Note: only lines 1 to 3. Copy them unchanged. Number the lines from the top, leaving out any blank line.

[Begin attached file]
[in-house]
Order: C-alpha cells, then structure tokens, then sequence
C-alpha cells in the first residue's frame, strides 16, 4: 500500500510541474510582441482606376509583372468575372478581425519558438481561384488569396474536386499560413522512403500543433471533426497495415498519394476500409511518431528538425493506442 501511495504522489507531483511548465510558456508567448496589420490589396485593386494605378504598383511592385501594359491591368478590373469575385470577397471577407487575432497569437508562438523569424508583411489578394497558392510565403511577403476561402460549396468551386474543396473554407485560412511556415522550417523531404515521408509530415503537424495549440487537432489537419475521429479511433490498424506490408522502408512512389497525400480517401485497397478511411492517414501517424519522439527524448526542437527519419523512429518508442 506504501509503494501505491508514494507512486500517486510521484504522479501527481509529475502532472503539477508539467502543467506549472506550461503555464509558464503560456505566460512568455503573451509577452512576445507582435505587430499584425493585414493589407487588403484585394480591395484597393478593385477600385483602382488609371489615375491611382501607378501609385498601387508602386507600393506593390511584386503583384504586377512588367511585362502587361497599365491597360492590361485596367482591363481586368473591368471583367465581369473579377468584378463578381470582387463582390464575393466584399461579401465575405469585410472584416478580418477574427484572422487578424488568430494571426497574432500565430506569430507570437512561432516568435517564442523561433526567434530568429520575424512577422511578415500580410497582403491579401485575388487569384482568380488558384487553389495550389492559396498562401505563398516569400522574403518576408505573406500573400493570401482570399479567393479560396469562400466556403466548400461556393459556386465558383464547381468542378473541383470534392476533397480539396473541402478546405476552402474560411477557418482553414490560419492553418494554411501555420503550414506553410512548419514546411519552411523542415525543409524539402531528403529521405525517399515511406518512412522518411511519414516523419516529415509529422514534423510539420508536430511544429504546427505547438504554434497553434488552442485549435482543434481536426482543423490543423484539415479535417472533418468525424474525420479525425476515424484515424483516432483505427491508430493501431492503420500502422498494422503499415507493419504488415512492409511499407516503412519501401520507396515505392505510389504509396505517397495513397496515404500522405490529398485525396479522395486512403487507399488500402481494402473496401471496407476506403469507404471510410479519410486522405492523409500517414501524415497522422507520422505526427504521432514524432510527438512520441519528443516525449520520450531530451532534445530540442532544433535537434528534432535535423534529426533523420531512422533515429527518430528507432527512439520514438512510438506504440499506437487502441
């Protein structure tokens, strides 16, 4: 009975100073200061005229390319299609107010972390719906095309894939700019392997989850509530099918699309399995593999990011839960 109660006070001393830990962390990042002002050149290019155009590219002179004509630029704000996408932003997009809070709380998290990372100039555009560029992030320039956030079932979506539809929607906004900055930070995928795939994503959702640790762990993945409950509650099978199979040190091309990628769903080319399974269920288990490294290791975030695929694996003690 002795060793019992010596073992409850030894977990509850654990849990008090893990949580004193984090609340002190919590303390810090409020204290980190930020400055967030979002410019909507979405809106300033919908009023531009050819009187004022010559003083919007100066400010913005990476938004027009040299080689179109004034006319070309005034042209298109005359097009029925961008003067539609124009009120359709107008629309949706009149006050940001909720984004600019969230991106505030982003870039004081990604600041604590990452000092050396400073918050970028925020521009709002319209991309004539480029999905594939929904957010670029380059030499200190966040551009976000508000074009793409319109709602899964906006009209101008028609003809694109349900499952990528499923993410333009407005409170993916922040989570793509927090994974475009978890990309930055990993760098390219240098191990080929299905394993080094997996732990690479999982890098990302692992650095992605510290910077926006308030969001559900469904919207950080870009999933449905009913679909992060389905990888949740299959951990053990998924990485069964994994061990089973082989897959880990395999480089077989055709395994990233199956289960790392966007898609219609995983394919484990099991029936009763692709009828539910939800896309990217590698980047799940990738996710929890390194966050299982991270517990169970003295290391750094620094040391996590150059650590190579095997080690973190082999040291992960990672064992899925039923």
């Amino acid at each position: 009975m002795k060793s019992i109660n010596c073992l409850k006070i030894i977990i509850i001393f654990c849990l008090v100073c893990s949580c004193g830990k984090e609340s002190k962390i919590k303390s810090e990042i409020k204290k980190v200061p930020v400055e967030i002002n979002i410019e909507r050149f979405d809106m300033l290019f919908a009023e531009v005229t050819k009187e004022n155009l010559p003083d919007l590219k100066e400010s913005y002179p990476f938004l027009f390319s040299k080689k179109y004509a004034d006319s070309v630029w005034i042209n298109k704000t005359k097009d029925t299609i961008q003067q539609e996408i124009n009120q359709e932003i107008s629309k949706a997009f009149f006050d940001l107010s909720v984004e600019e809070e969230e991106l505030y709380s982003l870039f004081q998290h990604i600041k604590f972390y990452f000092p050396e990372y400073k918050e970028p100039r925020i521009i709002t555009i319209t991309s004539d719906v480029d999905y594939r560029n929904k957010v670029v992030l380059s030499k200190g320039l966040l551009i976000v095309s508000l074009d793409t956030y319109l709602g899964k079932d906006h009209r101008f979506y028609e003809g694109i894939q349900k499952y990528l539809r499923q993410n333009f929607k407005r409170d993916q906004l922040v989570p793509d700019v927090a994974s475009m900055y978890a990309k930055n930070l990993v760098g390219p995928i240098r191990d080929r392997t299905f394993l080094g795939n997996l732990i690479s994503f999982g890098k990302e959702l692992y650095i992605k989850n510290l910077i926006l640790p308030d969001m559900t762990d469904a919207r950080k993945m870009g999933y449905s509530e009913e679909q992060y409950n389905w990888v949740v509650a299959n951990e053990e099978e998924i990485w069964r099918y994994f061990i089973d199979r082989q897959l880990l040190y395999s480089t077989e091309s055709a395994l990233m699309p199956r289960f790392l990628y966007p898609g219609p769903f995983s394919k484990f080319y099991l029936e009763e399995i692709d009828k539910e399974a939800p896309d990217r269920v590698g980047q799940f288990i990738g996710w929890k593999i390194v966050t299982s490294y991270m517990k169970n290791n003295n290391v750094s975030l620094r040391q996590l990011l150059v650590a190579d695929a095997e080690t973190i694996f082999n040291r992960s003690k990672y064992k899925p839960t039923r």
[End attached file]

[in-house]
Order: C-alpha cells, then structure tokens, then sequence
C-alpha cells in the first residue's frame, strides 16, 4: 500500500510541474510582441482606376509583372468575372478581425519558438481561384488569396474536386499560413522512403500543433471533426497495415498519394476500409511518431528538425493506442 501511495504522489507531483511548465510558456508567448496589420490589396485593386494605378504598383511592385501594359491591368478590373469575385470577397471577407487575432497569437508562438523569424508583411489578394497558392510565403511577403476561402460549396468551386474543396473554407485560412511556415522550417523531404515521408509530415503537424495549440487537432489537419475521429479511433490498424506490408522502408512512389497525400480517401485497397478511411492517414501517424519522439527524448526542437527519419523512429518508442 506504501509503494501505491508514494507512486500517486510521484504522479501527481509529475502532472503539477508539467502543467506549472506550461503555464509558464503560456505566460512568455503573451509577452512576445507582435505587430499584425493585414493589407487588403484585394480591395484597393478593385477600385483602382488609371489615375491611382501607378501609385498601387508602386507600393506593390511584386503583384504586377512588367511585362502587361497599365491597360492590361485596367482591363481586368473591368471583367465581369473579377468584378463578381470582387463582390464575393466584399461579401465575405469585410472584416478580418477574427484572422487578424488568430494571426497574432500565430506569430507570437512561432516568435517564442523561433526567434530568429520575424512577422511578415500580410497582403491579401485575388487569384482568380488558384487553389495550389492559396498562401505563398516569400522574403518576408505573406500573400493570401482570399479567393479560396469562400466556403466548400461556393459556386465558383464547381468542378473541383470534392476533397480539396473541402478546405476552402474560411477557418482553414490560419492553418494554411501555420503550414506553410512548419514546411519552411523542415525543409524539402531528403529521405525517399515511406518512412522518411511519414516523419516529415509529422514534423510539420508536430511544429504546427505547438504554434497553434488552442485549435482543434481536426482543423490543423484539415479535417472533418468525424474525420479525425476515424484515424483516432483505427491508430493501431492503420500502422498494422503499415507493419504488415512492409511499407516503412519501401520507396515505392505510389504509396505517397495513397496515404500522405490529398485525396479522395486512403487507399488500402481494402473496401471496407476506403469507404471510410479519410486522405492523409500517414501524415497522422507520422505526427504521432514524432510527438512520441519528443516525449520520450531530451532534445530540442532544433535537434528534432535535423534529426533523420531512422533515429527518430528507432527512439520514438512510438506504440499506437487502441